For more information about Camberwell Community Council click here.
Your Next Meeting:
Local Community Groups
Camberwell has a thriving community sector with several active amenity and resident-led groups. Below are a couple of examples!
The SE5 Forum works to improve Camberwell for the benefit of all members of our diverse community. The Forum was set up to be the eyes, ears and voice of the community, to see and understand what is happening within the area, to listen to concerns and raise them with the relevant organisations.
For more information about the Forum, and how to get involved, click here.
The Camberwell Society was formed in 1970 and is the recognised amenity society for those living, working or interested in Camberwell. The Society’s objectives, as defined by their constitution, are: to stimulate public interest in Camberwell, to promote high standards of planning and architecture in Camberwell, and to secure the preservation, protection, development and improvement of features of historic or public interest in Camberwell.
For more information about the Camberwell Society click here.
Camberwell is home to several charities working across different sectors ranging from children and young people to mental health. Below we’ve highlighted a couple – but rest assured there are many more!
SYLA are a youth leadership charity based in Camberwell that exists to develop leadership potential in boys aged 8-16 of African and Afro- Caribbean heritage. They work with boys living in deprived areas and at risk of social exclusion. Since 2007 they have mentored more than 200 boys, trained 60 parents in About Boys Courses and provided their in-school programme to 20 schools.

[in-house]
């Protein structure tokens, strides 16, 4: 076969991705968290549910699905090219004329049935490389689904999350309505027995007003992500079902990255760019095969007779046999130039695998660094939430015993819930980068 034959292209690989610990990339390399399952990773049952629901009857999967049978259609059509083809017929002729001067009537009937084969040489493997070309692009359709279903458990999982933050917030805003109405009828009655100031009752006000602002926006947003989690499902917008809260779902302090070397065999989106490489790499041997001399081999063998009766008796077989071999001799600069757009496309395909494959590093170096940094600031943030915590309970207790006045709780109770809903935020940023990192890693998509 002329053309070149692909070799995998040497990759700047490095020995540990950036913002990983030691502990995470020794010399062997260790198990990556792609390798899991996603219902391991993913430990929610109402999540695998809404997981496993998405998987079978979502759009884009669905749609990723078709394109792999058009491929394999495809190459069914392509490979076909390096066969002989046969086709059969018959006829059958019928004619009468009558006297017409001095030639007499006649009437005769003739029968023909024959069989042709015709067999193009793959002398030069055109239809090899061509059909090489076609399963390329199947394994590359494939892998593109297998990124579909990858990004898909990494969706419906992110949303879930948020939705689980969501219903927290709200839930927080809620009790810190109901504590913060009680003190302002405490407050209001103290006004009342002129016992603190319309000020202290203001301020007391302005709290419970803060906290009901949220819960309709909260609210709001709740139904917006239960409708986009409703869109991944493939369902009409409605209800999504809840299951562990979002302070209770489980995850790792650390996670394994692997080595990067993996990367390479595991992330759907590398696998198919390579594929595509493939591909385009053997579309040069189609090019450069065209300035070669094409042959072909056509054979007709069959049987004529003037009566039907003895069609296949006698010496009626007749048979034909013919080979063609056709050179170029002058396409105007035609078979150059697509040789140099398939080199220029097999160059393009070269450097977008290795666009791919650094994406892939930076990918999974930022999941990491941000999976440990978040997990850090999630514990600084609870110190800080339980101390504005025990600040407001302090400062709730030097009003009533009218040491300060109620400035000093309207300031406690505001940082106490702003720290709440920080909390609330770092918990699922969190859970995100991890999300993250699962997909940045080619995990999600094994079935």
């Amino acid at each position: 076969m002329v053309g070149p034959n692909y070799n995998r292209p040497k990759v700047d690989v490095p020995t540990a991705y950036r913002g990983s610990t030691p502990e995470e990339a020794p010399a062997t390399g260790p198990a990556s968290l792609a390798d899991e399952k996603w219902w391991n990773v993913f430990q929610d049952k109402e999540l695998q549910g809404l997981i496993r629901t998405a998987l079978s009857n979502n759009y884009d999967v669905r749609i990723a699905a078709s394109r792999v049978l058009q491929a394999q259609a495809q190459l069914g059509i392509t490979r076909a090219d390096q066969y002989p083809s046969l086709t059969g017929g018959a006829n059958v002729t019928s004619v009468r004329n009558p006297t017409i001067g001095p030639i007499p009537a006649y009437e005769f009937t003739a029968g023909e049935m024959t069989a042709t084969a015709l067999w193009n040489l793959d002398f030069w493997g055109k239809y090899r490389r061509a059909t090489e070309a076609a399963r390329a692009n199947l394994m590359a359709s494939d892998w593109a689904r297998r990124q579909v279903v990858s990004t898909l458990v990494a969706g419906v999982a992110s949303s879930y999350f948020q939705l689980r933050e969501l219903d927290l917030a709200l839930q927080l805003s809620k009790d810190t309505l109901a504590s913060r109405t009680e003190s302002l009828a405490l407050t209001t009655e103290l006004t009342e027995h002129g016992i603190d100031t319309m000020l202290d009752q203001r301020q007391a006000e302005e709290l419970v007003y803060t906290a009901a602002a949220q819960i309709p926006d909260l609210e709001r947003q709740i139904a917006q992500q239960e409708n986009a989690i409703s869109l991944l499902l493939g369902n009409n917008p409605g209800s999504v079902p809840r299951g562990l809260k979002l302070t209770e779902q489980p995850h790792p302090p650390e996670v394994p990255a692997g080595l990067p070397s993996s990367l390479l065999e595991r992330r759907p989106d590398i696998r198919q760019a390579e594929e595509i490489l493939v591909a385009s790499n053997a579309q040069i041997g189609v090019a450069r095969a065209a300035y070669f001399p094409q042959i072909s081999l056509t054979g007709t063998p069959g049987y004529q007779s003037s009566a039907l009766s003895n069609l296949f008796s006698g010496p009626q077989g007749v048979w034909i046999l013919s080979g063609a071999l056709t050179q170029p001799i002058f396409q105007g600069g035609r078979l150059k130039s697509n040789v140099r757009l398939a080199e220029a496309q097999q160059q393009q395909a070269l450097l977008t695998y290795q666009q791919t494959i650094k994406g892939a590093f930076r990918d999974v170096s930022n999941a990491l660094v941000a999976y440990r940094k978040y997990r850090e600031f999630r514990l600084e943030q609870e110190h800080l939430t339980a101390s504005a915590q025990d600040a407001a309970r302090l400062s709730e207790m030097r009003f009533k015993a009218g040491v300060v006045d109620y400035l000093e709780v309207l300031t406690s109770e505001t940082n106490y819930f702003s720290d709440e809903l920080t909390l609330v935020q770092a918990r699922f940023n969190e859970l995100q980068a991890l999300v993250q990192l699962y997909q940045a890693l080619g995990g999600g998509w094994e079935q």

For more information click here.
Simply put, a lot of BET’s outreach work involves trying to provide an artistic opportunity for people who don’t often get it. They reach around 2000 children a year in primary schools though their Creative Minds project and also target secondary schools with their ‘Speaking Out’ initiative. The latter looks to provide an opportunity to normalise and verbalise mental health issues. The project also trains young people themselves to become facilitators.
Not only does this work seek to improve the health and wellbeing of young people, it also provides respite for family members.
For more information about BET click here.
If you would like to find out more about Southwark’s vibrant Voluntary and Community Sector click here.
As well as Southwark News, there are a couple of local news sources and social media accounts that are worth touching base with from time to time to get up to date with everything that is happening in Camberwell:
If you come across any more let us know!
If you want to get more active and involved in your local community then we are here to help! Get in touch at email@example.com.
If you want to volunteer on a more formal level then you should be clicking this link.